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Thursday, October 21, 2021
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Round Ryan News June 11 2020

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Another Cemetery Fundraising lunch has come and gone.  Thanks to the hard working volunteers and the good turn out on the part of both the townsfolk and the out of town visitors, it was a success.  The menu consisted of pulled pork and sausage with sides of potato salad and coleslaw.  Desserts for both the lunch and the bake sale were supplied by the local women.  Many donations were received by mail, sent in by people that are making their homes elsewhere but still take the time to help out with the upkeep of the Ryan Cemetery.  The contract for mowing this year has been awarded to the Wesley Martin family.  Several years ago they worked for the contract holder and proved themselves more than capable of doing a good job.  I’m sure that their standards will be maintained.  Dustan Bryant did the cooking again this year, I think that most folks will agree that Dustan might have figured out how to smoke meat.  Ol’ Dusty spent most of Saturday night and early Sunday morning tending to his cooker, so if you get the opportunity, say thank you to Dustan for the fine work that he does every year.  Councilwoman Tammy Cotton and her band of merrymakers spent a lot of time and effort planning and preparing for this event and then spent a lot of Saturday evening cooking for the bake sale.  I never did see this rum cake that she was talking about.  A special thank you goes out to Tammy’s friend Holly for all of her hard work.  Holly comes to Ryan every year to lend a helping hand with the event.  After the meal and bake sale, the names of the raffle winners were drawn by an honest disinterested third party.  Each winner got a $25  gift certificate to one of the local businesses, if you won you will be notified or you can check with Town Hall.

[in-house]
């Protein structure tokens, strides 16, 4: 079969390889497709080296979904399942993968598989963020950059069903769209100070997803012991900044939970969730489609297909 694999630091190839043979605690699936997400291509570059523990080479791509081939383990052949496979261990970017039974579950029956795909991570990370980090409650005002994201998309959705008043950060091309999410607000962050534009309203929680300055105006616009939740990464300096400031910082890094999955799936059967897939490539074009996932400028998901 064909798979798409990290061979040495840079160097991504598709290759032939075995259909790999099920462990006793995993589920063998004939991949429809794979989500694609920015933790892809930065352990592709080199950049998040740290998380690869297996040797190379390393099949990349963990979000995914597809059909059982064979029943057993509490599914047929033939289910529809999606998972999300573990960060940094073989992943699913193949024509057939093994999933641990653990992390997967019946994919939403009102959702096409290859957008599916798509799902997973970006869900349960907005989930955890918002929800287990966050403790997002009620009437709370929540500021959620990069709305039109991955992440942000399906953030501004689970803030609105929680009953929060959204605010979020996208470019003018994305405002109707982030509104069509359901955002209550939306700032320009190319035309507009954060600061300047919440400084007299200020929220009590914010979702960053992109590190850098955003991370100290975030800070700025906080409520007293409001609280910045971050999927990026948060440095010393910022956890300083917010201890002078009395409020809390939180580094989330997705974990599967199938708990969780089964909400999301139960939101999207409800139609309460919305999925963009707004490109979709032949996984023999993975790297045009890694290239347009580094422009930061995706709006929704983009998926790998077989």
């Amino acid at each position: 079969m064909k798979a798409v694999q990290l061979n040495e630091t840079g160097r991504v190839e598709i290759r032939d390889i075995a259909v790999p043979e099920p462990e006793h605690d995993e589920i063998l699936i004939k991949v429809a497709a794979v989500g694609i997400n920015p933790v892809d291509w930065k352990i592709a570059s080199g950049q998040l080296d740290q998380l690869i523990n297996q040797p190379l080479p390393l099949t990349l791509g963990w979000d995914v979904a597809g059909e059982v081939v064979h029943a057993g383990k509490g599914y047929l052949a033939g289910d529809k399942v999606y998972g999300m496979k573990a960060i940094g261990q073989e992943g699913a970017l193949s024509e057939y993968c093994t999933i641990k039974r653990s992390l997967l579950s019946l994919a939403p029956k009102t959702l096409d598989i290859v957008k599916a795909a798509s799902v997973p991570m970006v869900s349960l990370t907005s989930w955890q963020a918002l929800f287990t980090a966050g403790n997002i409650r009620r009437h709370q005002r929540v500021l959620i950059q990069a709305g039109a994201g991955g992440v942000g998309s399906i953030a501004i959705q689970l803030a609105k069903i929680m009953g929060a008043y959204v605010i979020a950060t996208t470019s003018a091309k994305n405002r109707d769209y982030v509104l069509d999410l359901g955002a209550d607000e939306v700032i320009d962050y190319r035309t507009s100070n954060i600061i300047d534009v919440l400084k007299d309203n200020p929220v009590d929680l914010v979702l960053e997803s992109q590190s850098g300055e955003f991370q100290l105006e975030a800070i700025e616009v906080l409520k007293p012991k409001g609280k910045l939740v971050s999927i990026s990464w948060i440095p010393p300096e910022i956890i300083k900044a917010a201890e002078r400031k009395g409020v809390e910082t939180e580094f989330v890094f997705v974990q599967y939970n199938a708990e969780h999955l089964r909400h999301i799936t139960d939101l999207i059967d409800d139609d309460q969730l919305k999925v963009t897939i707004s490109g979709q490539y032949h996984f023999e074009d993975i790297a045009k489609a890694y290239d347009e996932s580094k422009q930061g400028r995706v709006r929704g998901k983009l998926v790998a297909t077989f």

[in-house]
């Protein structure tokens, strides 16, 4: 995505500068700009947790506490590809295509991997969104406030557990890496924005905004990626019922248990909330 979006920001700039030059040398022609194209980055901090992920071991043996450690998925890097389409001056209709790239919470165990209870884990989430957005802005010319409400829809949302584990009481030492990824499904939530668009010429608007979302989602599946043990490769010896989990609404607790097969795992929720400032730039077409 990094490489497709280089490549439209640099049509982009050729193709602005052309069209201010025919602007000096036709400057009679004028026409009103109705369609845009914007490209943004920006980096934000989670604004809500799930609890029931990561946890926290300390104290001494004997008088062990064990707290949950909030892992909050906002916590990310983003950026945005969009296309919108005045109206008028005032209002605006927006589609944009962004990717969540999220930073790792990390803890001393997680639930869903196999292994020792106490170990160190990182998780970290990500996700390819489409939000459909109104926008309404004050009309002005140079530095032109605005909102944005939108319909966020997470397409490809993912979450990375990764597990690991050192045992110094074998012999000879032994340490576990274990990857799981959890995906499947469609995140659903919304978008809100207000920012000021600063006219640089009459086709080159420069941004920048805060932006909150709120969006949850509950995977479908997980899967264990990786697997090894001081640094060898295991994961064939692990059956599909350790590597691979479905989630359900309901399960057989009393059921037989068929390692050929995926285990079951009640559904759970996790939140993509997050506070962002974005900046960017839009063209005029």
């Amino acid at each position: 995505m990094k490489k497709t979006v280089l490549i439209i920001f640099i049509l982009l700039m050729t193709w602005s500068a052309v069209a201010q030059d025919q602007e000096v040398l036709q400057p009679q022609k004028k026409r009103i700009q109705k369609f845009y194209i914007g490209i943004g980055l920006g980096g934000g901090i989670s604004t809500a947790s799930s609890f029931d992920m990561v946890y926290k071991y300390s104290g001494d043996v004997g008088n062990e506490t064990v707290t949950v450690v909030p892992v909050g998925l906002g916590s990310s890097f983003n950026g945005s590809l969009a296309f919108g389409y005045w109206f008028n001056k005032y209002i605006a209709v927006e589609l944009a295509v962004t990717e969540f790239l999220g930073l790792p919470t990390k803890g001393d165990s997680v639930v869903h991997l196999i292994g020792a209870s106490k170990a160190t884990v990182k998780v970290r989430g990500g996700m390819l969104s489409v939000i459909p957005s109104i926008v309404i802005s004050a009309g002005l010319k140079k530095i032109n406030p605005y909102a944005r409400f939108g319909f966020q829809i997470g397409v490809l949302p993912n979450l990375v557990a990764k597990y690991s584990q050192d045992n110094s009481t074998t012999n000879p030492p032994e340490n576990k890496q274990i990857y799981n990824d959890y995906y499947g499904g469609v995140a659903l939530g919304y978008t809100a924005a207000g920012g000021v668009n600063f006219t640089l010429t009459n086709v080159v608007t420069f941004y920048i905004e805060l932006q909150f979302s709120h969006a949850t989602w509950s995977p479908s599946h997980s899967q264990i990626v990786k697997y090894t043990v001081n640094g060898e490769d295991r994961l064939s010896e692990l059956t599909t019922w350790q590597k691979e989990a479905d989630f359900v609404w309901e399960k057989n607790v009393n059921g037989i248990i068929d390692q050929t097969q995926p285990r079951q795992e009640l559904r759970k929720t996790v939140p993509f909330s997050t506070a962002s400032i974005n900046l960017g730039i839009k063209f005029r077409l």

The summer reading program will be starting on June 16th and will be on Tuesdays and Thursdays from 10:00 am until 12:00 pm at the Ryan Sr. Citizens Center.  Mrs. T. J. Dewbre said that you can go to her Facebook page and find the Amazon wish list if you would like to help out, also volunteers are always welcome and they can use more arts and crafts supplies.  Lunches will be provided.  June’s theme will be insects so the kids will be learning more about all the creepy and crawly things.  Most of the activities will be at the Sr. Citizens Center but there will be ample opportunity to be going outdoors.